Steps to Start Integrating Technology into the English Language Classroom


Photo by Alx Sanchez. Used by permission.

When I was nine years old, my brother and I ordered our very first computer. Our brand new slim and sleek little Sinclair ZX-80 took quite a while to make its way over to us from the UK, but it was worth every penny of the $299 we paid for it (plus taxes and shipping, of course). I had used an Apple II in our classroom at school and I wanted to have a computer so badly at home. Our little gem of a device had a whopping 1KB of RAM, had to be hooked up to our black and white TV, and took about an hour to load programs off of the cassettes that came with it. But don’t be fooled, this was the beginning of what would be a lifelong obsession with computers.

Even then, I could envision the role computers would play in the future of my education. Whether it was with that machine or the many different makes and models of desktops and laptops I would possess after that, I found new and fun ways to learn about music, mathematics, science, and pretty much any other subject I was interested in that moment.

Fast-forward a number of years, and I am still obsessing over computers. I have had the privilege to give a few conference sessions on the use of technology in the language classroom and I see myself growing in my role of facilitator and supporter of classroom technologies. I love helping other teachers grow in their knowledge of educational technologies and that is the very reason I started this blog. I wanted to share some of those things online so others around the world could learn along with me.

So where does that lead to today? Why am I writing this blog post? Well, mostly I wanted to give some advice to teachers on how to get started or how to continue moving forward in using technology in the classroom. So without further delay, here is my list of tips:

  1. Start small. Don’t become overwhelmed by it all and get discouraged in the process. Find one thing that you think could be done online or by using computers or cell phones or whatever device you have available to you and use it for one lesson. Don’t be afraid to give it a try and see how it works. Of course it goes without saying that you should try it yourself before using in the classroom, but don’t be afraid to see how it works with your students. They just might surprise you on where they end up taking it. You could try using a collaborative writing tool such as TitanPad or maybe a voice recording site such as RecordMP3.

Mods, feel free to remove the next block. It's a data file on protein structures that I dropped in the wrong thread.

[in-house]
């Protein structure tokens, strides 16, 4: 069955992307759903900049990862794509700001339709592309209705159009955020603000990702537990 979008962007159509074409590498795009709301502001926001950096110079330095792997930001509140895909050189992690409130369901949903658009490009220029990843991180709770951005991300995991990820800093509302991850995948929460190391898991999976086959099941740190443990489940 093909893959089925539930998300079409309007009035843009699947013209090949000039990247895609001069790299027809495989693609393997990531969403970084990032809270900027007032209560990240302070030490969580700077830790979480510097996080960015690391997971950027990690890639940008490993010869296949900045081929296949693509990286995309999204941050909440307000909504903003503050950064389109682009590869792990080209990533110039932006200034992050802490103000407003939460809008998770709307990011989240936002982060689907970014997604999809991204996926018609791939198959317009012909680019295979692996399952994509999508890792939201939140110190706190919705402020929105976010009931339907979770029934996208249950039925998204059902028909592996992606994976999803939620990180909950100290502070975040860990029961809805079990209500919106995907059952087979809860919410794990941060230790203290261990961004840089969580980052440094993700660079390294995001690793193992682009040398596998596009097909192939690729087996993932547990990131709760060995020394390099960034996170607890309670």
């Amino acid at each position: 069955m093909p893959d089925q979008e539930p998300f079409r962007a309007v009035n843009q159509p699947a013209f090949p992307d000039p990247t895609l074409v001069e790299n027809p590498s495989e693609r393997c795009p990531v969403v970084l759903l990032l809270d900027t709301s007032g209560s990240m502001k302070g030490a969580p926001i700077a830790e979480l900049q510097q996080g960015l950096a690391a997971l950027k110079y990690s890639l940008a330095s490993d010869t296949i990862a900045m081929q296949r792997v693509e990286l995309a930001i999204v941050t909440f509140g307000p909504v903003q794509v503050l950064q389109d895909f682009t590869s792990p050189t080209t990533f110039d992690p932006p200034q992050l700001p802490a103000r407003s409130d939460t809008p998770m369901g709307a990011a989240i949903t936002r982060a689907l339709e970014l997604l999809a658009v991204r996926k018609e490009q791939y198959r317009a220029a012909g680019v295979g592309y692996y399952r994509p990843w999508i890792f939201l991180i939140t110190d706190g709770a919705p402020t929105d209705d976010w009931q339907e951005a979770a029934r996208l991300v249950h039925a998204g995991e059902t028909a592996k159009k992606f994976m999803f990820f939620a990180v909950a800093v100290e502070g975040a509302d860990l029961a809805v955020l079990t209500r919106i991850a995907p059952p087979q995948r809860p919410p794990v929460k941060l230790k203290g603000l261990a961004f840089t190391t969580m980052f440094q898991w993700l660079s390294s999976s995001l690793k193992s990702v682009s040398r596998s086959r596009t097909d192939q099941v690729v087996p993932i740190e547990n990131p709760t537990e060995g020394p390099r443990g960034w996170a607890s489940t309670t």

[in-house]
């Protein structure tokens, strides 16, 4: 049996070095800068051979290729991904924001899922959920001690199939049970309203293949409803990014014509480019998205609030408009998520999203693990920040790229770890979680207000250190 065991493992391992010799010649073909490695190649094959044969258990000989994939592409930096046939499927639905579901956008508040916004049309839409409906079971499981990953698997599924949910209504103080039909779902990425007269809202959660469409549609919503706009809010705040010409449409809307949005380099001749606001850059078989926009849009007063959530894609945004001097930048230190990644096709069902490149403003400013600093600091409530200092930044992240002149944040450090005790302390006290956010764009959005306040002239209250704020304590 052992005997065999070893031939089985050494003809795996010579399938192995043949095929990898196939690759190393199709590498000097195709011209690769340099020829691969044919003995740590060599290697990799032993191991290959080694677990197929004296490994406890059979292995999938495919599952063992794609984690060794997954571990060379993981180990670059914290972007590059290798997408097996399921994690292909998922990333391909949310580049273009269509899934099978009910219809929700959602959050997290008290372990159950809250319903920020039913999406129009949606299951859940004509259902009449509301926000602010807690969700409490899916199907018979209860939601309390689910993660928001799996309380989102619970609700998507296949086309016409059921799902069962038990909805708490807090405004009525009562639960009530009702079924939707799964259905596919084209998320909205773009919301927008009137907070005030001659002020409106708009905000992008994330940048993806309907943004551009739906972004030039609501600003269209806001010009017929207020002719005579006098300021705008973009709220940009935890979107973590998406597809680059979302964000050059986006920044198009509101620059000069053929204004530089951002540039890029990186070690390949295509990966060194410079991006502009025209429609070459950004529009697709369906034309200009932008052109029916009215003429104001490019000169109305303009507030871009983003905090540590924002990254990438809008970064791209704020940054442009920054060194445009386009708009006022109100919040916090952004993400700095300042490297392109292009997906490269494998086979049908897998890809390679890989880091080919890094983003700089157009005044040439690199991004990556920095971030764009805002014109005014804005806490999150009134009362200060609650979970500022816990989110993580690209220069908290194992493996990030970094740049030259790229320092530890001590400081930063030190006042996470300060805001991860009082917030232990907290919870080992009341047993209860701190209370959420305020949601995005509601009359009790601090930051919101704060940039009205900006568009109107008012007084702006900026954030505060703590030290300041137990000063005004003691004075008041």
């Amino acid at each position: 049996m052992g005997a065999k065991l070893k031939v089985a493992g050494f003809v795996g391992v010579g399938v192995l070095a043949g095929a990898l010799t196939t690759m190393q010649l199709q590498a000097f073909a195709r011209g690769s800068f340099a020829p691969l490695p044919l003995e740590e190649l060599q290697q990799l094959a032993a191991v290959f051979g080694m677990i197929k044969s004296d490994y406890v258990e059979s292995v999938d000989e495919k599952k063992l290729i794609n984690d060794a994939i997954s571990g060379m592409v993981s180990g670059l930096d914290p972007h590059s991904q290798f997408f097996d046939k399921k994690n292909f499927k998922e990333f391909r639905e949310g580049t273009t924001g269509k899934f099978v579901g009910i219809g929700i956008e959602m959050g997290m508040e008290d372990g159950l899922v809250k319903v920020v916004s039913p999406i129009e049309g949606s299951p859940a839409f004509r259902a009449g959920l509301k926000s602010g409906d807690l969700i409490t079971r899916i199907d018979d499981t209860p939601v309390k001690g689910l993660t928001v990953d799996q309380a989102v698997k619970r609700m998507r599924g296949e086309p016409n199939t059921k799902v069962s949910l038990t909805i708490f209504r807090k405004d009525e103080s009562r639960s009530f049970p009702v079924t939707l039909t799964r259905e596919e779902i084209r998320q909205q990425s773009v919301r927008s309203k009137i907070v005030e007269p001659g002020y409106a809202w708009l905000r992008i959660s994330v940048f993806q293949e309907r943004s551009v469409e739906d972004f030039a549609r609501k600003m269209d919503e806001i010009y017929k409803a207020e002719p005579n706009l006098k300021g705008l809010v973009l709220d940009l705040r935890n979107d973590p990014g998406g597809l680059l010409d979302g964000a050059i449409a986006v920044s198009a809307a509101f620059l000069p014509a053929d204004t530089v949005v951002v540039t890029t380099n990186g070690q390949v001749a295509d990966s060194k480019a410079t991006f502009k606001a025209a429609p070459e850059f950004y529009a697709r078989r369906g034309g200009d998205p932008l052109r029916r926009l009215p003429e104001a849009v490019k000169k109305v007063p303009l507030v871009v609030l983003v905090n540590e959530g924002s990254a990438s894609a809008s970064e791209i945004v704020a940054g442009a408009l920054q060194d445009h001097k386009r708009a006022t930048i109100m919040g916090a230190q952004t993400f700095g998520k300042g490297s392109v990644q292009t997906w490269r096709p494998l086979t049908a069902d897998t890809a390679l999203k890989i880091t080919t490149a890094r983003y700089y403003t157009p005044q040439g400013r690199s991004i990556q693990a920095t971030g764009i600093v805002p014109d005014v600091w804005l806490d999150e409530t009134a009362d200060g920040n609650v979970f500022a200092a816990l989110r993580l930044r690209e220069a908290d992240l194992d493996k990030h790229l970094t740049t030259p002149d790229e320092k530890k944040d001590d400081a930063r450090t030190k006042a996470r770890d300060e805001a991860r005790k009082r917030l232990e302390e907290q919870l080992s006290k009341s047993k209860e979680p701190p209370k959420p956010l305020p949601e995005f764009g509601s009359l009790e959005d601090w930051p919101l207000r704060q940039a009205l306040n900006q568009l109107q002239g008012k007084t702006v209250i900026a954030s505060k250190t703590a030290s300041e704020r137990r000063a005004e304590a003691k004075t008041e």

2. Be consistent. Find something that works for you, such as a favourite website or online tool that you can re-use in multiple situations. I have a favourite writing website that I like to use and when we go to the computer lab, my students know how to use it and they don’t have to ask me where to post something or how I would like something done. This saves so much time and it takes the anxiety off of both you and the students.
  3. Don’t try to do too much in one activity. It might seem cool to take from one tool and add another item and then connect it to this or that site and… well, you get the picture. Too much at once is asking for trouble. Keep it simple. I tend to plan my lessons in the same way I always have, but then I look back and see if there are places I can add technology in order to enhance the learning. It shouldn’t simply be a substitution. It might be that the technology saves paper or simplifies the process. It might also be something that we couldn’t do before such as talk with another class or go on a virtual tour. The biggest single thing that I feel technology adds to the lesson is the ability to turn over much of the learning process over to the student. They are able to find things on their own and share it with their fellow classmates. Collaboration is another big plus to technology. Students can work together much more easily than with a simple piece of paper.
  4. Don’t be afraid to ask the students for help and advice. One of the things I like to do is have students share things that they use online that help them with their language learning. I have even had them type up and post instructions on how to use these online tools and how they are helpful to them so that others in the class can use them. They love sharing. Just look at how much they like to share on Facebook and Twitter. This is in their blood. I have learned quite a few new websites from my students, some of which I continue to use.
  5. Ask for help. There are lots of places to get help with getting started. There are a number of excellent resources online including blogs such as Larry Ferlazzo or RIchard Byrne. Twitter is an invaluable source of information for me, but I understand can be a little overwhelming at first. You don’t even have to sign-up to use Twitter. You can search for things or follow people by using the Twitter search. In the past, I have used these questions from people to create blog posts that have gone on to help others in the same situation.

I hope that this helps you. Remember, you can always ask me for help. Just post a comment below, find me on Twitter @nathanghall, or send me an email using the contact form.


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